A look at some Orioles payroll math

One look at the Orioles’ projected payroll for next year leads me to this conclusion: To get what they need to get done, the payroll very likely will have to increase in 2016.

The Orioles have four players with salaries locked in for the 2016 season:

* $16.3 million - Adam Jones
* $15.8 million - Matt Wieters
* $13.0 million - Ubaldo Jimenez
* $12.5 million - J.J. Hardy

They have 11 arbitration-eligible players and their salaries for 2016 were projected by MLBTradeRumors.com recently:

* $6.9 million - Zach Britton
* $6.2 million - Chris Tillman
* $5.9 million - Manny Machado
* $4.9 million - Miguel Gonzalez
* $3.4 million - Brian Matusz
* $2.7 million - Vance Worley
* $1.5 million - Ryan Flaherty
* $1.1 million - Brad Brach
* $0.9 million - Nolan Reimold
* $0.8 million - David Lough
* $0.6 million - Paul Janish

If you add the first four players’ total of $57.6 million to the 11 estimated arbitration-eligible players at $34.9 million, you come up with $92.5 million.

IKevin Gausman white back.pngf you consider pre-arbitration players like Caleb Joseph, Kevin Gausman, Jonathan Schoop and Mychal Givens, who seem likely to be on the team, add another $2-3 million as an estimate and you are around $95 million. There are a host of other players at the low end of the salary scale who we could see on the team of course.

Take that number and, for fun, say the Orioles signed Chris Davis at $25 million per year and Alex Gordon at $15 million. They are at $135 million and would not have added one pitcher. Take away Davis and give $25 million to a legit top-of-rotation starting pitcher and they’ve added a pitcher but now don’t have a first baseman. We haven’t accounted yet even for a possible re-signing of Darren O’Day, which could cost $7-8 million or even more per year.

The Orioles could, of course, non-tender one or more arbitration players and save a few dollars, but nothing that significant. But there could still be some potential savings there.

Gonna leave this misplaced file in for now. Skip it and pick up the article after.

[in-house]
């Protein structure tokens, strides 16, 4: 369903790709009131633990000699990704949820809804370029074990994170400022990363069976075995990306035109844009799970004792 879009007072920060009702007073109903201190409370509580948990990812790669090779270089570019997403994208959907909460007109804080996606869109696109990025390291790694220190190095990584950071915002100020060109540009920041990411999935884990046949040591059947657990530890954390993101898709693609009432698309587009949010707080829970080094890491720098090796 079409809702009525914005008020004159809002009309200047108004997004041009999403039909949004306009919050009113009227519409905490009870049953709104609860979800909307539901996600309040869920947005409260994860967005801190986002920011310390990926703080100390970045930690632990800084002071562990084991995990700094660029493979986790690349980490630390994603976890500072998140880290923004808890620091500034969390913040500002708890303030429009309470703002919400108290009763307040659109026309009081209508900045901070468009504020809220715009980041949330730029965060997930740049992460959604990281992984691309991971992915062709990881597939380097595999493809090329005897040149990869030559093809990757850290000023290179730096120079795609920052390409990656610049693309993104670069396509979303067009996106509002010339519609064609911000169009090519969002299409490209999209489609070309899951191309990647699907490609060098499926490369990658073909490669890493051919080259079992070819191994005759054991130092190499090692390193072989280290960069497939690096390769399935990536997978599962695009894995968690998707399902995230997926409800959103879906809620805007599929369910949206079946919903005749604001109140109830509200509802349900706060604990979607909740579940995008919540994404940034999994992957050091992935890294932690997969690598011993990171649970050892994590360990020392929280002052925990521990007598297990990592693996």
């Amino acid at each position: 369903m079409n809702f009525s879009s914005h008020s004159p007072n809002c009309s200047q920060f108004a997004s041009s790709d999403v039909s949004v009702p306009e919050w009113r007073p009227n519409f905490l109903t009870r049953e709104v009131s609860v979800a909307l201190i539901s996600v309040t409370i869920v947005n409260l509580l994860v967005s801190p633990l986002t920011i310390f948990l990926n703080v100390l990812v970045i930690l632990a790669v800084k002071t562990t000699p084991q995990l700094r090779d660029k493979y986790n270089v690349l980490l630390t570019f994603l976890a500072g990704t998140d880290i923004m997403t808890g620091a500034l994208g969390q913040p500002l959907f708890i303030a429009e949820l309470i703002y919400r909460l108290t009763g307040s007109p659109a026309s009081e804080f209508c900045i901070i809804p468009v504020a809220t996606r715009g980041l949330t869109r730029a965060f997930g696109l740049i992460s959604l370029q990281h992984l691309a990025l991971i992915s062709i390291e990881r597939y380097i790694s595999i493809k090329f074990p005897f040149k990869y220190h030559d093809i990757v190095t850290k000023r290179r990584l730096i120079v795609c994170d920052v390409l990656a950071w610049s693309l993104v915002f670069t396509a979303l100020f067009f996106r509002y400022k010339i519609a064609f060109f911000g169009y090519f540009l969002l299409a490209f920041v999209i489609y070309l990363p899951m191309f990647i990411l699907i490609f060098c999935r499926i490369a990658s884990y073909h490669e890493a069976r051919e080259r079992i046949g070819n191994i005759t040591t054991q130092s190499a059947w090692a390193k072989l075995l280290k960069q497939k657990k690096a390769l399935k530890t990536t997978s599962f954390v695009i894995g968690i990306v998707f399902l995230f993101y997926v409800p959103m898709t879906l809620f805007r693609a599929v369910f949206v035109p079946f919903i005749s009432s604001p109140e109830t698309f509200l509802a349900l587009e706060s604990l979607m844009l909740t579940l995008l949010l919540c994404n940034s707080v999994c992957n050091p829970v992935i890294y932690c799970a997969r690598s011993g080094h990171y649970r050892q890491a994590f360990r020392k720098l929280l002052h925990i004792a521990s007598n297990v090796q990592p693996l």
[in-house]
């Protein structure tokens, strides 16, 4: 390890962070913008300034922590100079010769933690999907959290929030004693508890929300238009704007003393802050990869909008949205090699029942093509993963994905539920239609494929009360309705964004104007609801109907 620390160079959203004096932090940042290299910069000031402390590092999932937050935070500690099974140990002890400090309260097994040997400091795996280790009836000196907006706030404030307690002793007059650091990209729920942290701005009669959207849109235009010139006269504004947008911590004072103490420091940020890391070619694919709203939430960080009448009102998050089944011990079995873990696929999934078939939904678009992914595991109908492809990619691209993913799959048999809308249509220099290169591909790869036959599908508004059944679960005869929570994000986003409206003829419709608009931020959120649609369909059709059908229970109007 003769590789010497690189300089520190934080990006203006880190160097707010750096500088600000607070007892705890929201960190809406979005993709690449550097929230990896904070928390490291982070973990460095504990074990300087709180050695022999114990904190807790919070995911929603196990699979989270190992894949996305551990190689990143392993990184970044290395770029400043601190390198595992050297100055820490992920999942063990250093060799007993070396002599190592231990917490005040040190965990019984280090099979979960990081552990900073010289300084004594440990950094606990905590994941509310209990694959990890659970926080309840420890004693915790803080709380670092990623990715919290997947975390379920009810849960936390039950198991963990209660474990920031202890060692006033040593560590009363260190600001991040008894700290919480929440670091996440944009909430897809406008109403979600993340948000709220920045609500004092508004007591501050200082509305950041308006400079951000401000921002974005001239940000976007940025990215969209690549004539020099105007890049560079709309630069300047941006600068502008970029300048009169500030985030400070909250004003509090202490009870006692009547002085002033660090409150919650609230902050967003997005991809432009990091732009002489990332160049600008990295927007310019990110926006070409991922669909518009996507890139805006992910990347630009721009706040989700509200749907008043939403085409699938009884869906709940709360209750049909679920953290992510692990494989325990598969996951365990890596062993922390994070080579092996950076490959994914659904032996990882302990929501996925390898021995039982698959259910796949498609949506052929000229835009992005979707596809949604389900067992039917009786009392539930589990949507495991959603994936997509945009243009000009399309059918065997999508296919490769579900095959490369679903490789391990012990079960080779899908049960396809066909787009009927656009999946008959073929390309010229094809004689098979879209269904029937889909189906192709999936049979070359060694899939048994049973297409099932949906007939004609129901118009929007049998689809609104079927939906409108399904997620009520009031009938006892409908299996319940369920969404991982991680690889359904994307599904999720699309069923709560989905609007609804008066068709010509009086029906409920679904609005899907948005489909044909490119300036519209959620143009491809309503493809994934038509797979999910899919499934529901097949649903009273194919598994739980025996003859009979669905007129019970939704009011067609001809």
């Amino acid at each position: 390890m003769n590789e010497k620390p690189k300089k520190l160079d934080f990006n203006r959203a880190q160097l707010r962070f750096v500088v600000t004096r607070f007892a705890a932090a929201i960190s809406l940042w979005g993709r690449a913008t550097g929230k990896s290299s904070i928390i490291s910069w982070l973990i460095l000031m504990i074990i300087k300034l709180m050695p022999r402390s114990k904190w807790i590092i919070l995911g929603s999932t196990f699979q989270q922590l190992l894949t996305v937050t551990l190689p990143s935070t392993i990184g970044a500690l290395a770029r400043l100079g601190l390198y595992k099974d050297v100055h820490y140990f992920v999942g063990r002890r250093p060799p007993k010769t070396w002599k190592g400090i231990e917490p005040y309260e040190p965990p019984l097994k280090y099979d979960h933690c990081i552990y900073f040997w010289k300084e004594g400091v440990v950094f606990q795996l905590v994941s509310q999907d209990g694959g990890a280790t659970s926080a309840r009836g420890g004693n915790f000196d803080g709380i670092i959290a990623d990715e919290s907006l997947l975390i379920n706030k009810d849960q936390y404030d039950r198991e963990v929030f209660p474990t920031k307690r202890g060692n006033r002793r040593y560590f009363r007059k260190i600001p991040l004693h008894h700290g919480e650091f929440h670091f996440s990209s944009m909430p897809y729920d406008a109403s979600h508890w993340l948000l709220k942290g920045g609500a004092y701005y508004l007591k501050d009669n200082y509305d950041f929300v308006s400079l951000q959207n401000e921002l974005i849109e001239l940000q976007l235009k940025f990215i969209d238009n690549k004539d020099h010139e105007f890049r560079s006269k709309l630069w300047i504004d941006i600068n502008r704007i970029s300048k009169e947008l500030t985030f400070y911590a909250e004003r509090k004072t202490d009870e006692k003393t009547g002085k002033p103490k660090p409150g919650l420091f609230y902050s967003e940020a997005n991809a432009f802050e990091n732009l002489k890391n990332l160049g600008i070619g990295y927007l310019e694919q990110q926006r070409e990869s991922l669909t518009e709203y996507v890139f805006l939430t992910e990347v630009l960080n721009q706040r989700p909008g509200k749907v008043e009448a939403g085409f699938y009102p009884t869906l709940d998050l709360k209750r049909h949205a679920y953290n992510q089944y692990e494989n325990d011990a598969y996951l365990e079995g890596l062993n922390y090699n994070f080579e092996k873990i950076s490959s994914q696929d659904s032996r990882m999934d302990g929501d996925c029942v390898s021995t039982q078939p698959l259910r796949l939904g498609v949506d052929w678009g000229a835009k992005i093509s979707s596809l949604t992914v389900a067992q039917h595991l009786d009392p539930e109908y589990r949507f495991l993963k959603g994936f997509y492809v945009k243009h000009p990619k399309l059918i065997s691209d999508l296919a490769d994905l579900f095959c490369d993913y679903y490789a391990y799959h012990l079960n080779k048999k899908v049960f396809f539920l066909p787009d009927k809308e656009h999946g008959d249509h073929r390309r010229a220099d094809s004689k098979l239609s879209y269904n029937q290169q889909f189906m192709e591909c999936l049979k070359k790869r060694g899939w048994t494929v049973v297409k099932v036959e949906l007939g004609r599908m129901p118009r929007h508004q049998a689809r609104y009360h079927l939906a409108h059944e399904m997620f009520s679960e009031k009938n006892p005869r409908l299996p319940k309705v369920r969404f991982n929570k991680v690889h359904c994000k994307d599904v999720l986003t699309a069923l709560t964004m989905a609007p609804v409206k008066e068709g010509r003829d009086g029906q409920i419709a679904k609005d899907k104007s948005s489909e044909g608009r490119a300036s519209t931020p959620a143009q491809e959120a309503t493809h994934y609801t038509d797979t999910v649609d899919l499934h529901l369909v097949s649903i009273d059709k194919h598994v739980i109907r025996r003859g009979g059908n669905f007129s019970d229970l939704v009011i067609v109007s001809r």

Even if the Orioles fill one or more holes through trades and not free agent signings, they still have to pay the players they will have acquired.

According to Cot’s Baseball Contracts, the Orioles’ opening day payroll the last few years looked like this:

2012: $84.1 million
2013: 92.2 million
2014: 107.9 million
2015: 118.9 million

According to Cot’s, the Orioles’ season-ending payrolls ranked 14th in the majors in both 2013 and 2014. They don’t yet have the rankings for last season, but it is probably in that same middle-of-the-pack range.

By the way, the Orioles finished third in the American League East last year with 81 wins and they were also third in a stat looking at dollars per win. A stat where you simply divide the opening day payroll by wins to see how efficient a team was with its dollars. In those standings:

* $0.95 million per win, Tampa Bay ($75.8 million/80 wins)
* $1.35 million per win, Toronto ($125.9 million/93 wins)
* $1.47 million per win, Orioles ($118.9 million/81 wins)
* $2.36 million per win, Boston ($184.3 million/78 wins)
* $2.50 million per win, New York ($217.7 million/87 wins)

You get nothing for finishing first in this stat and it can be misleading. For instance, Toronto took on players and payroll at the trading deadline. But the moves worked since it led them to the division title, but not a World Series title.

The Orioles certainly have some work to do to add to their team and/or keep some of their own free agents. Doing all of this without a payroll increase seems a near impossible task to me, based on the figures here.

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